DPS wraps up ‘Reading Rocks LitCamp’

Thursday, July 6, 2017
Dyersburg Primary School recently completed its ‘Reading Rocks LitCamp’ for rising first- through third-graders. The camp ran through the month of June and placed an emphasis on literature.

BRANDON HUTCHESON

bhutcheson@stategazette.com

Throughout the month of June, Dyersburg Primary School hosted their ‘Reading Rocks LitCamp’, a summer day camp that places an emphasis on literacy through various fun activities and field trips.

To better fit the theme, DPS was transformed to look like a summer camp, complete with tents, ‘campfires’, and outdoor equipment.

The camp ran from 8 a.m. to 1 p.m., and students who participated were rising first- through third-graders.

“We had 45 students participate in this year’s program,” stated DPS Reading Recovery teacher and LitCamp director Jennifer Pruitt. “It is a 1 to 5 teacher ratio, so it’s 5 children per teacher. The whole camp, including activities, was centered around literature, reading and writing. Everything we did was literature-based.”

Pruitt mentioned that this was the first year for the Dyersburg City School System to host the LitCamp.

Many activities and crafts were scheduled based on literary works that were discussed in the classroom. Students created dream catchers on one occasion (above), and completed a nature scavenger hunt (below) after reading and discussing various books and lessons about the topics.

“This was our first year to do it, and we really didn’t have any kinks at all,” she said. “All of the teachers [that participated], except for one, are from DPS. One is from Dyersburg Middle School. When we went to training at the state they wanted it [the camp] to be [about] motivation. That was the No. 1 word that they wanted us to do for these children. They wanted the students to love reading to love writing. I think that the student’s attitude toward it has changed. It’s just experiencing literature and loving it.”

DPS was transformed to look like a summer camp, and students were referred to as campers. Unlike the normal school setting with chairs and desks, each room was transformed into its own campground with blankets and tents.

““It didn’t look like school,” stated Pruitt.

Activities, which were based off stories read or classroom lessons, included crafts such as dream catchers, sun catchers, creating s’mores in solar ovens, baking cookies from scratch by following a recipe, making ice cream, creating lava lamps, and others.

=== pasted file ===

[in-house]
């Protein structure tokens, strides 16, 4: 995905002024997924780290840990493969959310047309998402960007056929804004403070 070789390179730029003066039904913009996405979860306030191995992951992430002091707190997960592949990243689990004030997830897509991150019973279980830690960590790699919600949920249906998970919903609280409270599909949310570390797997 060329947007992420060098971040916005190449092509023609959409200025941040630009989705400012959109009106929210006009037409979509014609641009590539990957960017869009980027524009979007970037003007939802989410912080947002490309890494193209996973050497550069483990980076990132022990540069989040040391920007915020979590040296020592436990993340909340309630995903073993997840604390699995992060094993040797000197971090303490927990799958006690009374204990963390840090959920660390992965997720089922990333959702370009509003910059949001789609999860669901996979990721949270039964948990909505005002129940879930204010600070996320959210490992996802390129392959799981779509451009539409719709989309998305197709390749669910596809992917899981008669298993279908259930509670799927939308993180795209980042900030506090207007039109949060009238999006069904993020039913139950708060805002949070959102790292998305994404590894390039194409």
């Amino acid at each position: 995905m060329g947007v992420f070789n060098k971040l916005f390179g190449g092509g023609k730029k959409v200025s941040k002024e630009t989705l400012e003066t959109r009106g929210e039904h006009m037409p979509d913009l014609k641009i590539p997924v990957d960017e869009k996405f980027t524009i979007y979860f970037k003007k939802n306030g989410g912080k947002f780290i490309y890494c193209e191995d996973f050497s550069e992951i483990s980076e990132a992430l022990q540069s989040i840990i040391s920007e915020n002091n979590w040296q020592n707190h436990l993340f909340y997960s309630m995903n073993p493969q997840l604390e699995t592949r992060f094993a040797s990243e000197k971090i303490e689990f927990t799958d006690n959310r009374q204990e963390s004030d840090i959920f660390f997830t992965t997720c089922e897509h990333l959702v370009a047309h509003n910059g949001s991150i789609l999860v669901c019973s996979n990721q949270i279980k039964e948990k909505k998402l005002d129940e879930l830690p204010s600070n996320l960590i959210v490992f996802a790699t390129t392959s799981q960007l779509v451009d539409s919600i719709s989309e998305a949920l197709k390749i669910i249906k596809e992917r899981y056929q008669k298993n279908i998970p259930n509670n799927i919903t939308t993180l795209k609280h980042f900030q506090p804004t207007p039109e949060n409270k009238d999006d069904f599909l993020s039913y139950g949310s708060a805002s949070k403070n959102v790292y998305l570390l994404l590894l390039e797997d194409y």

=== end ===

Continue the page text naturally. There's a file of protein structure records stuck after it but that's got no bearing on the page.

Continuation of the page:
Learning was not only limited inside the classroom. Many field trips were taken including a cafeteria tour (above) and a stop to see Dyersburg Mayor John Holden (below) at City Hall.

The learning not only occurred inside the classroom. Students were also given opportunities to learn and grow outside of the school as well. After reading a nature book, students were led in a nature scavenger hunt. Many field trips were also taken including:

• The Dyersburg High School Ag Barn – DHS ag instructor Patsy Peckenpaugh talked with the students about the livestock at the barn, including market hogs, market lambs, and Katahdin sheep.

• Brad and Sandy Baker invited students to their home. Students learned about crops such as soybeans, corn, and cotton. They talked about various plants and what they became and how they are used.

• On a hayride, students went to see Red Angus cattle owned by Mr. and Mrs. Tom Bell and Mr. and Mrs. Tom Bell II. Students played old-fashioned games, ran sack and stick horse races, played apple toss and horse shoes.

• Students visited Donnie and Kenny Holland where they were shown farm equipment and how it works. They had lunch in the yard and made butter by shaking various ingredients in a mason jar. Students ate the butter they made on wheat crackers.

• Other places and people visited included McIver’s Grant Public Library and director of Youth and Children Services Vanessa Cain, Dyersburg Police Department, Dyersburg Fire Department, First Citizens National Bank, City Hall and Mayor John Holden’s office, Professional Development Center and Danny Walden, other LitCamps in Lauderdale County, and Discovery Park of America.

To end the program, a celebration cookout was held, with Dot Foods providing hot dogs and chips for the children. The children played outdoor games and multiple prizes were given away. Two lucky students won bicycles, donated by Dyersburg City School Board Chairman Dr. Scott Self, due to having perfect attendance.

All campers who attended were served two hot meals daily, breakfast and lunch.

Pruitt also added that each child was able to take home 21 books by the end of camp for their own personal library at home.

According to Pruitt, the camp was funded by the state, but the Dyersburg City School System picked up the extra cost for field trips, the feeding program, and transportation.

“Our goal was to motivate students that reading and writing can take you places and be fun as well as educational,” said Pruitt.

Dyersburg City Schools Director Neel Durbin added, “The Summer Literacy Camp has been motivational, educational and prepared students for a greater opportunity in academic success. Our students and teachers were excited throughout the program. They have developed better reading habits that will impact their academic development. These are great kids with bright futures.”

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